For most women, there is immense joy that they can bear children, but there can be some drawbacks that come with the female anatomy. Some of these are relatively minor inconveniences, while others can be quite serious. Among the most uncomfortable is chronic pelvic pain in women which can produce sharp pain, dull aches, or abdominal pressure, thus the importance of pain management for pelvic pain in women.
Chronic pelvic pain may have many causes including musculoskeletal disorders, endometriosis, chronic pelvic inflammatory disease, or irritable bowel syndrome. To properly diagnose the underlying condition, your physician may need to perform a physical examination, urinalysis, blood tests, pelvic ultrasounds, or even surgical exloration.
If there is a specific cause for the chronic pelvic pain, then your physician will attempt to treat that directly. If, however, the cause remains undefined, then it may require an interventional pain management treatment that addresses the pain symptoms. This may include one or more of the following:
- Pain medications: At least in the early stages of treatment, your doctor may recommend that you use over-the-counter pain relievers like aspirin, ibuprofen or acetaminophen to manage the pain. In rare cases, your physician may recommend a stronger prescription medication, but that carries some serious risks and more potent pharmacological compounds are unlikely to be more effective than OTC pain relievers. If you are prescribed opioid pain medications, expect to remain on them for only short periods of time unless there is a medical reason for extended use.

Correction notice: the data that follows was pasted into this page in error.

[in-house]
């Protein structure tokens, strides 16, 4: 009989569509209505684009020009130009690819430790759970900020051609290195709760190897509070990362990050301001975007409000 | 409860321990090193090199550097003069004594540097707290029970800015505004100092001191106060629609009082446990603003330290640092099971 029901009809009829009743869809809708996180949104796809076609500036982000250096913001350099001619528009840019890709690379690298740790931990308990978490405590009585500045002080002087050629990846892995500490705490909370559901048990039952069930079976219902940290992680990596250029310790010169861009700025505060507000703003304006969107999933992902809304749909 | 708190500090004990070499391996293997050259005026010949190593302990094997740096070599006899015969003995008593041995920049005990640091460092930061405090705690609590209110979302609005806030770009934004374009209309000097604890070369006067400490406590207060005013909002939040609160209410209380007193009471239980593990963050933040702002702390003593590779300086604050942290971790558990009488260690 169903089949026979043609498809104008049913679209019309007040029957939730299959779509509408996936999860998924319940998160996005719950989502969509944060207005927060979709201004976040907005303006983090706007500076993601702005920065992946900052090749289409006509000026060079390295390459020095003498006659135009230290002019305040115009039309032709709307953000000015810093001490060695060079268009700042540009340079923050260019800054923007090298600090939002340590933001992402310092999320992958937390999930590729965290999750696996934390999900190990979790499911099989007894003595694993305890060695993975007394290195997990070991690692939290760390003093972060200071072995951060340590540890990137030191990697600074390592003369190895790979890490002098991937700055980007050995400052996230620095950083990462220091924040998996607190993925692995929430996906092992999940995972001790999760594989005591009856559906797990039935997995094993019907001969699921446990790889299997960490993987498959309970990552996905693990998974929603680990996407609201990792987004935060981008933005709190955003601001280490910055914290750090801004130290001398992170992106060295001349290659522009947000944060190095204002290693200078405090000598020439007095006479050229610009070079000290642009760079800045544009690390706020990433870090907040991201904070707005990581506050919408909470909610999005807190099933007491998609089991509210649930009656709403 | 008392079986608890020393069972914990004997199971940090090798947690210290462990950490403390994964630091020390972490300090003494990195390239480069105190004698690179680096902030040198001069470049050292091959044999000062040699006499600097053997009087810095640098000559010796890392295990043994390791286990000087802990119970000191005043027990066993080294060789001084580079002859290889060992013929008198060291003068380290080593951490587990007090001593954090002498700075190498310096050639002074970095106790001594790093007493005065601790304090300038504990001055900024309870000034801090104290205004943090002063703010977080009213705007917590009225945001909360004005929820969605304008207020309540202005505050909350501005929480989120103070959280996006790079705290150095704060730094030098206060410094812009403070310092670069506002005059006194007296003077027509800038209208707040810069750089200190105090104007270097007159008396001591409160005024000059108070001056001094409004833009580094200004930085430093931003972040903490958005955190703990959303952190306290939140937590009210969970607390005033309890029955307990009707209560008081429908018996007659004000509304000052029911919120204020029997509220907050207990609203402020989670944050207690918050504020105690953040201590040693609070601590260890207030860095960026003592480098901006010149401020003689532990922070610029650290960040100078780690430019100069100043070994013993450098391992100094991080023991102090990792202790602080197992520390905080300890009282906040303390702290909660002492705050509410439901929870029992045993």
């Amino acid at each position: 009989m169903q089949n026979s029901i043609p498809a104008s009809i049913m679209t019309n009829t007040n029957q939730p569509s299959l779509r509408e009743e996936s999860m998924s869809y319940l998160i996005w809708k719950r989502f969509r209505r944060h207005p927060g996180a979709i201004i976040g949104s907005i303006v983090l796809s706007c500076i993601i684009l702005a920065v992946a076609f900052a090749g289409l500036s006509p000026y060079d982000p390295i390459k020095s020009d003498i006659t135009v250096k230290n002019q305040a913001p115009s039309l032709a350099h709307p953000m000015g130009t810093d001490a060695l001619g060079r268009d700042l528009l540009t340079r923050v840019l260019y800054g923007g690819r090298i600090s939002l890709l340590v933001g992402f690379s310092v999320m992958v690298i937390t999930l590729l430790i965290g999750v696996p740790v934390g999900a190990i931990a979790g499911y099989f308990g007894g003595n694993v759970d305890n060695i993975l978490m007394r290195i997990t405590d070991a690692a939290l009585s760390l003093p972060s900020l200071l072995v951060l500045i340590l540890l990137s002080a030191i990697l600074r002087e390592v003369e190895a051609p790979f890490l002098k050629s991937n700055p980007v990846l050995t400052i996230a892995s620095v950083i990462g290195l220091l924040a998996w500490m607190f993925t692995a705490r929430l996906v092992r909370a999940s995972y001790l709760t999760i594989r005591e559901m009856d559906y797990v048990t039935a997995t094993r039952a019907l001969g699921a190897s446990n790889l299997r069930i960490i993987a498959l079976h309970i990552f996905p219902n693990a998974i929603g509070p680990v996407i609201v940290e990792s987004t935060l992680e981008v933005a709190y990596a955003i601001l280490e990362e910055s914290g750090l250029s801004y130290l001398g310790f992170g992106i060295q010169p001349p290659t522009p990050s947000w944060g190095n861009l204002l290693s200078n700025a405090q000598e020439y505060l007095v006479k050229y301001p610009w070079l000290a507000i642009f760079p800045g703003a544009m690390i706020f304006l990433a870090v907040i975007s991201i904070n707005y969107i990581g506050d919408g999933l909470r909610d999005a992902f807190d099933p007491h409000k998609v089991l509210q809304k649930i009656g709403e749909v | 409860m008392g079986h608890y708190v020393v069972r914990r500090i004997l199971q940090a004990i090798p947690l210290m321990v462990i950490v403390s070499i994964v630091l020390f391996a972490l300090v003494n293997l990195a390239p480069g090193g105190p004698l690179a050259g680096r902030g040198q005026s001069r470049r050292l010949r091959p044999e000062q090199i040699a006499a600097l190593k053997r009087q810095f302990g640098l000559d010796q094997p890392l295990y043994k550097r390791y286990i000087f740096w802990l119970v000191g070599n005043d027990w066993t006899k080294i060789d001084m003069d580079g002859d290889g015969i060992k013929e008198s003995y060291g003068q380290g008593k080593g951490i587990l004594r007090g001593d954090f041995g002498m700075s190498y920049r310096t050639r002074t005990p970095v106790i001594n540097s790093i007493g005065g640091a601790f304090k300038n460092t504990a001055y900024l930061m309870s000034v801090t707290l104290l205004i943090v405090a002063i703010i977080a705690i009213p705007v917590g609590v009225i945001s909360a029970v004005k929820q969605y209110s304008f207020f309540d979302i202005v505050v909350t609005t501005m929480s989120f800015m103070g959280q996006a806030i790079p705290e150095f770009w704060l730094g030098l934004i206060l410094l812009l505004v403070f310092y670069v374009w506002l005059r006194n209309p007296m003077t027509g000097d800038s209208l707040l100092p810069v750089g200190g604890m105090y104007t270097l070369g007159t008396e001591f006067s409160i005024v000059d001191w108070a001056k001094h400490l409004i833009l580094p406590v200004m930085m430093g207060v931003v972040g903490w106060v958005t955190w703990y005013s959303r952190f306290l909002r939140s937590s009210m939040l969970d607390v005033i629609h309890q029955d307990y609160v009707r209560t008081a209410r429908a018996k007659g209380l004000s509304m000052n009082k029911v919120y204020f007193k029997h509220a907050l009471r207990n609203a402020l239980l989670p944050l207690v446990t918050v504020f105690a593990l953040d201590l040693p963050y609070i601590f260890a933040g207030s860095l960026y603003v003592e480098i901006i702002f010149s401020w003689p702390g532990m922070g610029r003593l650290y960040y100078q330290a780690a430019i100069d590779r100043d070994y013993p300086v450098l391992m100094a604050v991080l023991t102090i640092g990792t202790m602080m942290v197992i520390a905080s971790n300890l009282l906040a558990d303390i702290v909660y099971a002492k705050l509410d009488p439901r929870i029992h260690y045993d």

- Hormone therapies: If your pelvic pain is related to your menstrual cycle, then it may be necessary to administer an interventional pain management therapy that disrupts that cycle. There are many hormonal therapies that may be tried including testosterone (improves natural opioid function), melatonin (sleep enhancement), or birth control pills.
- Physical therapy: For some pelvic pain patients with muscle issues, physical therapy that is intended to relax, stretch or strengthen pelvic muscles has proven effective.
- Surgery: If the pain is caused by endometriosis or fibroids, it may be necessary to use a surgical procedure to remove the pain-causing growths. In some circumstances, it may be necessary to perform a hysterectomy in which the entire uterus is removed. In more extreme cases, the surgeon may destroy the nerves producing the painful sensations.
- Antidepressants: There is growing evidence that tricyclic antidepressants help relieve pelvic pain symptoms. Although these medications do improve the mood of depressed pelvic pain sufferers and help mitigate some of the physical discomfort, antidepressants have also been successful in patients without depression symptoms.
- Spinal cord stimulation: The implantation of an electrical device that disrupts pain signals to the brain has been effective for many chronic pelvic pain sufferers. The device is similar to a pacemaker and delivers a mild electrical current to the spinal cord that inhibits pain impulses.
- Psychotherapy: For many patients with coexisting conditions like depression, sexual abuse, or troubled marriage, counseling may help relieve some or all of the pain symptoms. Even some patients without these complications may benefit from cognitive behavior therapy or biofeedback which may help modulate some pain symptoms.
Article written by: Dr. Robert Moghim – CEO/Founder Colorado Pain Care
M.D. Disclaimer: The views expressed in this article are the personal views of Robert Moghim, M.D. and do not necessarily represent and are not intended to represent the views of the company or its employees.